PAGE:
Within Our Gates

Artist Statement

This work is about memory. It is about our relationship to the civil rights era, a time of mythic status in our nation’s history. Within our Gates is a site-specific video work that draws upon 1960s news footage to create an immersive environment, and through that environment, brings to life the history of a place relevant as an architectural monument and as a vessel. This work examines where we stand in relation to our past and our future, to our parents and our son.

As artists we are concerned with the intersection of film as document and architecture as a vessel and defining place.  For us, both are objects of containment and resonate as relics and receptacles of time. The physicality of the water tower, a structure built in 1906, and sited in the neighborhood where Dr. Martin Luther King was born, raised and worked is used as that undiscovered passage that will transport viewers. Our interest is not in the water tower’s original function, but as a structure that is within Atlanta’s gate--known, but undiscovered. This is a work of vessels and thresholds, physical and metaphoric, about discovering a past that we know but whose tenor is elusive. The interior walls of this impressive structure with the patina of a century of turmoil, is the surface of a photographic record that is seemingly indelible but in fact fleeting.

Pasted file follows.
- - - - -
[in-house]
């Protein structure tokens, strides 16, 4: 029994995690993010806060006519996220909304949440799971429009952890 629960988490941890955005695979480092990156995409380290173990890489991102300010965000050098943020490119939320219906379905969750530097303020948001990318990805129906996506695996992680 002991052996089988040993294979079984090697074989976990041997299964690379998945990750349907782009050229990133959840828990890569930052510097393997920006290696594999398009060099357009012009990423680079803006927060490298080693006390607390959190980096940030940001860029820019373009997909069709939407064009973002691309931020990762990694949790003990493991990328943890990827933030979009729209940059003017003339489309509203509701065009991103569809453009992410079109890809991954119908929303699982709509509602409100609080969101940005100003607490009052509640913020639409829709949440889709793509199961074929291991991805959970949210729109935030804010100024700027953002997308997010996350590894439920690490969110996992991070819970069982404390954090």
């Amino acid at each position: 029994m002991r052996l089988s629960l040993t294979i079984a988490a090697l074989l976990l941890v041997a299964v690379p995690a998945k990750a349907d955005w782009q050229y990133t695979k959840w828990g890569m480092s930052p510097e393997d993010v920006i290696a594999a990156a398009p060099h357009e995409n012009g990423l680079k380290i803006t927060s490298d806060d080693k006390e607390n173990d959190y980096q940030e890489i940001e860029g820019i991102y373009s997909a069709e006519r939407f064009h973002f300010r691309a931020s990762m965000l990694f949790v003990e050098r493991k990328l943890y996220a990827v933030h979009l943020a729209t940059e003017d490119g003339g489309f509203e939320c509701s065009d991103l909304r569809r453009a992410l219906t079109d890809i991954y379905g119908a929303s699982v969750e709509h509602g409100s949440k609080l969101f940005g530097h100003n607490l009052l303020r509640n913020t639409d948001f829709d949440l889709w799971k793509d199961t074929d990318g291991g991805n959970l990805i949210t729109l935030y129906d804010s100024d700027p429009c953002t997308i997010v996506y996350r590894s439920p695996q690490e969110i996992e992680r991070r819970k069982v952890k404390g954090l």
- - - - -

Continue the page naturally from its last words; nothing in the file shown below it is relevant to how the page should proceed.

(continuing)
The work bears witness to the expressive gestures of resistance: the march, the song, the applause, the wave.  The hypnotic fervor of collective prayer conveyed through the physical movement of protestors are projected in tandem with haunted places of rupture, the charred carcass of a bus and the smoldering foundation of a church. Our interest is in the fragments of film that hint at the tenor of the time, landscapes that are intrinsically tied to our segregationist past and the fluid portraits of collective action and resistance.

Our use of this site and the fragility of this film, is to create a meditation on the elusive gesture, the direct and indirect gaze, the nuanced expression, violent confrontation, the abandoned and scarred landscape. It is a reflection of the disjunctive spaces between memory and document, remembrance and possession, heritage and accountability.